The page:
Characterization of unknown genetic modifications using high throughput sequencing and computational subtraction

BMC Biotechnol. 2009 Oct 8;9:87. doi: 10.1186/1472-6750-9-87.


Background: When generating a genetically modified organism (GMO), the primary goal is to give a target organism one or several novel traits by using biotechnology techniques. A GMO will differ from its parental strain in that its pool of transcripts will be altered. Currently, there are no methods that are reliably able to determine if an organism has been genetically altered if the nature of the modification is unknown.

Results: We show that the concept of computational subtraction can be used to identify transgenic cDNA sequences from genetically modified plants. Our datasets include 454-type sequences from a transgenic line of Arabidopsis thaliana and published EST datasets from commercially relevant species (rice and papaya).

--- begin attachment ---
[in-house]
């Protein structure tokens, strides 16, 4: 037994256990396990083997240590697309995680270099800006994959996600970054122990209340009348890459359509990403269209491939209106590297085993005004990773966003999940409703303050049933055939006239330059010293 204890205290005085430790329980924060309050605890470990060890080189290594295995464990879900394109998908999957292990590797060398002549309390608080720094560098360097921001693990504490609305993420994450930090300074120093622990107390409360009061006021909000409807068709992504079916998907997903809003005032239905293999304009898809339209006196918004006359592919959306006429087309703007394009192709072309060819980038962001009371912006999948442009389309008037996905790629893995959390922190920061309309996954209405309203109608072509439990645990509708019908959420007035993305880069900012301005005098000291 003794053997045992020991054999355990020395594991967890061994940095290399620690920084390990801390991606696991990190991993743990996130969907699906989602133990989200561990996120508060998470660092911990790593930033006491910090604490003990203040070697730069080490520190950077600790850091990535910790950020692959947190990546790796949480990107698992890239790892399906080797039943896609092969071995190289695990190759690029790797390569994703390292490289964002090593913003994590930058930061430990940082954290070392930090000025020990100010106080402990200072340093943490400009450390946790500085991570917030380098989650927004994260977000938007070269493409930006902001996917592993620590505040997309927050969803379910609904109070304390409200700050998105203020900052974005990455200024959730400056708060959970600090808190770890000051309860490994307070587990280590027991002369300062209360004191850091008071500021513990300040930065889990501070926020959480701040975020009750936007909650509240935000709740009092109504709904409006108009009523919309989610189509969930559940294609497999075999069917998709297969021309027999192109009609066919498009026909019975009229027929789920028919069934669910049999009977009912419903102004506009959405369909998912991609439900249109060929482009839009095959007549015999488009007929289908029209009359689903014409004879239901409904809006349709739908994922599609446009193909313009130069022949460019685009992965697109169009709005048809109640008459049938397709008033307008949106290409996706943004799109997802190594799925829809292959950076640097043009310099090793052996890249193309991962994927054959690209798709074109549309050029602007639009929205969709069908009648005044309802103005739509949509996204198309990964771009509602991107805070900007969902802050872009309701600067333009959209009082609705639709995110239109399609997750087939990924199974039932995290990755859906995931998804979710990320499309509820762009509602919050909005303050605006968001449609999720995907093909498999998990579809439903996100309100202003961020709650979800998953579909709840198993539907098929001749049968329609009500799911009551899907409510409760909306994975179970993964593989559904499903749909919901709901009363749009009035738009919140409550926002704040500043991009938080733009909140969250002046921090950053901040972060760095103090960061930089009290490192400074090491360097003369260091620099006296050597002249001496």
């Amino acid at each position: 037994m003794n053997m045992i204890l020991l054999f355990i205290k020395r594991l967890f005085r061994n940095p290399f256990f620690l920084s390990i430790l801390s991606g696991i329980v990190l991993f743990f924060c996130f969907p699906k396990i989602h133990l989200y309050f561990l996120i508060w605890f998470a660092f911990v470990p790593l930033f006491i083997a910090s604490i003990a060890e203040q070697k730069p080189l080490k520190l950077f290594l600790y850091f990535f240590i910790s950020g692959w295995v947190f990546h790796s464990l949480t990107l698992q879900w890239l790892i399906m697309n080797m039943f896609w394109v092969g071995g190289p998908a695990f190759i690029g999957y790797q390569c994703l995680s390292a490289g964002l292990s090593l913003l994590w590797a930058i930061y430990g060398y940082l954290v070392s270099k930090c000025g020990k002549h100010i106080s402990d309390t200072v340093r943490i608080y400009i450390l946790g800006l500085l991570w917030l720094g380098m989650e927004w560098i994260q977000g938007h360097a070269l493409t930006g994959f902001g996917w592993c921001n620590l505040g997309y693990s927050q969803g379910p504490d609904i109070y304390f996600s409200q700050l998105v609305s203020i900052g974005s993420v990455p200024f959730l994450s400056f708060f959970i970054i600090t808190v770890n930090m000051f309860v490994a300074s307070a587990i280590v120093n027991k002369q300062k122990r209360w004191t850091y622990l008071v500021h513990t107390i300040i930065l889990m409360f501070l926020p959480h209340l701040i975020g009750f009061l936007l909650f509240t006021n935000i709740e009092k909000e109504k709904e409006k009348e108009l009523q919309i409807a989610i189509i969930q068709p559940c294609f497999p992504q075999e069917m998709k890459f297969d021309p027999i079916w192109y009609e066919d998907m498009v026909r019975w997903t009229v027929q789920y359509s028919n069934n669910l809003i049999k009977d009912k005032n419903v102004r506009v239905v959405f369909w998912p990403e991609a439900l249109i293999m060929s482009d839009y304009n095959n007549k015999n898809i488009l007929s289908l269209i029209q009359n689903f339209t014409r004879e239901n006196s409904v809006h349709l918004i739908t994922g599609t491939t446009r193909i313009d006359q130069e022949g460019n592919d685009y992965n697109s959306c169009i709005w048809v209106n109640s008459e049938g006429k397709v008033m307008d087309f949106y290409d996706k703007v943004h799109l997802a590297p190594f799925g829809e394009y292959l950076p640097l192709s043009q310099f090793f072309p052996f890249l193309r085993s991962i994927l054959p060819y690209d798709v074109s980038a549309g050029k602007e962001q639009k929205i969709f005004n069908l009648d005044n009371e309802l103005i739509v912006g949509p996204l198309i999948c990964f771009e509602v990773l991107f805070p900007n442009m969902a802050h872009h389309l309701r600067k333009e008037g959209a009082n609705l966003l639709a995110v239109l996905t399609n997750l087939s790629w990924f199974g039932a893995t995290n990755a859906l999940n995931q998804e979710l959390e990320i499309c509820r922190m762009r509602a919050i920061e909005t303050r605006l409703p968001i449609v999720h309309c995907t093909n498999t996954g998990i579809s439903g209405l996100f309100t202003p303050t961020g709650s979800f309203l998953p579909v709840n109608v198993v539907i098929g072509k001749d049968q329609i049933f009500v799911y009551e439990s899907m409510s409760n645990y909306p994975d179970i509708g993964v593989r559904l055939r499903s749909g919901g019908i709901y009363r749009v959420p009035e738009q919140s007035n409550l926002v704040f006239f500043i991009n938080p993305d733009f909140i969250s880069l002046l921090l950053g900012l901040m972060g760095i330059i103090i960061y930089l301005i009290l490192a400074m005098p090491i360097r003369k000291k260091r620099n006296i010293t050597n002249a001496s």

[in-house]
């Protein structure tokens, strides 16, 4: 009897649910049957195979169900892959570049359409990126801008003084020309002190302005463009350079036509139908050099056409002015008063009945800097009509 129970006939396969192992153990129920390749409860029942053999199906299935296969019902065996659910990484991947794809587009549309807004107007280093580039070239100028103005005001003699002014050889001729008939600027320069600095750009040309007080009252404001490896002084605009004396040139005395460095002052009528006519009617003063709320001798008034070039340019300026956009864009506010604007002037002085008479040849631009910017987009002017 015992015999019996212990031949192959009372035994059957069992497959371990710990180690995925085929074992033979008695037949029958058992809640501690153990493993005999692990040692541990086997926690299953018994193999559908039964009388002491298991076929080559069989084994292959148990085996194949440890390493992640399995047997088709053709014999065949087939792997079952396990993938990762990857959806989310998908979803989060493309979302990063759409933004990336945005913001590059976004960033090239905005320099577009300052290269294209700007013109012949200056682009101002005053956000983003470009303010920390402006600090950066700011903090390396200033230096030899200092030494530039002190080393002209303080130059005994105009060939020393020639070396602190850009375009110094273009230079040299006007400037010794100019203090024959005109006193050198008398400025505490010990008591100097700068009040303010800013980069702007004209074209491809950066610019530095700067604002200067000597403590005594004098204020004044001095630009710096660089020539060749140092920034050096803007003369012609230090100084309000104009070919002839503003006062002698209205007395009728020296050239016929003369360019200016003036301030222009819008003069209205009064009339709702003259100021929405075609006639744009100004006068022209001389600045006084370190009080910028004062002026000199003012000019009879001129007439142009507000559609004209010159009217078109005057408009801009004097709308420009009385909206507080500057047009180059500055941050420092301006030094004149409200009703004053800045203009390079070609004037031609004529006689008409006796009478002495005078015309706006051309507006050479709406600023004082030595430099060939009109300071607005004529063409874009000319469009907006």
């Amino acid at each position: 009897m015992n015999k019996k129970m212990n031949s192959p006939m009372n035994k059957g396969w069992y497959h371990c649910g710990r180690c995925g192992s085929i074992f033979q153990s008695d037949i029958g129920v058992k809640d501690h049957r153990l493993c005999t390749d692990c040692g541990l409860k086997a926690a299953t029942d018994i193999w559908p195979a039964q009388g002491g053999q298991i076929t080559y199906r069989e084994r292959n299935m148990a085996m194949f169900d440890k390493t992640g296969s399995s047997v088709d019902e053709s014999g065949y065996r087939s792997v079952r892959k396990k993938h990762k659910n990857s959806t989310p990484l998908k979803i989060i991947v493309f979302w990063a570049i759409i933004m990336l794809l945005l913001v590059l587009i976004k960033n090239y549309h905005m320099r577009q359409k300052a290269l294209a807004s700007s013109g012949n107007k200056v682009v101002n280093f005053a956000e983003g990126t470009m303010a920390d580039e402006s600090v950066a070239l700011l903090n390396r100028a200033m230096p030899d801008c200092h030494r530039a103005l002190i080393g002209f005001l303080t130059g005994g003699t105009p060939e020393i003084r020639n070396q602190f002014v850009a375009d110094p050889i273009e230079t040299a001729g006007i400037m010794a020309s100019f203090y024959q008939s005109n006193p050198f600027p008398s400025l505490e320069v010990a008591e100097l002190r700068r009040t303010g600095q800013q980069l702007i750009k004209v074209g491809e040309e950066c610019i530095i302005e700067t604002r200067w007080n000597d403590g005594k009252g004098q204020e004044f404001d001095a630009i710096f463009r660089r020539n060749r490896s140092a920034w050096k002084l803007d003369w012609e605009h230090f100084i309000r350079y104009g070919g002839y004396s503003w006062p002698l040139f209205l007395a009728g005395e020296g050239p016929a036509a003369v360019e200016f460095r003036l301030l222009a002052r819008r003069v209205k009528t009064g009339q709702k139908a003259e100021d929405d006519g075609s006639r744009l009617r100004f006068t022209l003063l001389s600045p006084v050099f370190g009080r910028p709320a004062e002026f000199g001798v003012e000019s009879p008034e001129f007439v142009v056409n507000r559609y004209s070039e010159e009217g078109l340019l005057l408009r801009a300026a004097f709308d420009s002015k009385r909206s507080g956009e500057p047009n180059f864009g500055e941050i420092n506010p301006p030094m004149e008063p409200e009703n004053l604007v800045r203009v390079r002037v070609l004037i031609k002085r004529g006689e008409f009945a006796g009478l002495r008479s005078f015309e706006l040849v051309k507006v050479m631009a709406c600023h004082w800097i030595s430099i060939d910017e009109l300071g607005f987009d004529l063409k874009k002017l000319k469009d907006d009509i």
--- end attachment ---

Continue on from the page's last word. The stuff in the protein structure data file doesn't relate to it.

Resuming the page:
Conclusion: We believe that computational subtraction represents a powerful new strategy for determining if an organism has been genetically modified as well as to define the nature of the modification. Fewer assumptions have to be made compared to methods currently in use and this is an advantage particularly when working with unknown GMOs.

Publication types

  • Research Support, Non-U.S. Gov't

MeSH terms

  • Arabidopsis / genetics
  • Computational Biology / methods*
  • DNA, Complementary / genetics
  • Expressed Sequence Tags
  • Gene Library
  • Genetic Engineering / methods*
  • Plants, Genetically Modified / genetics*
  • RNA, Plant / genetics
  • Sequence Analysis, RNA / methods*


  • DNA, Complementary
  • RNA, Plant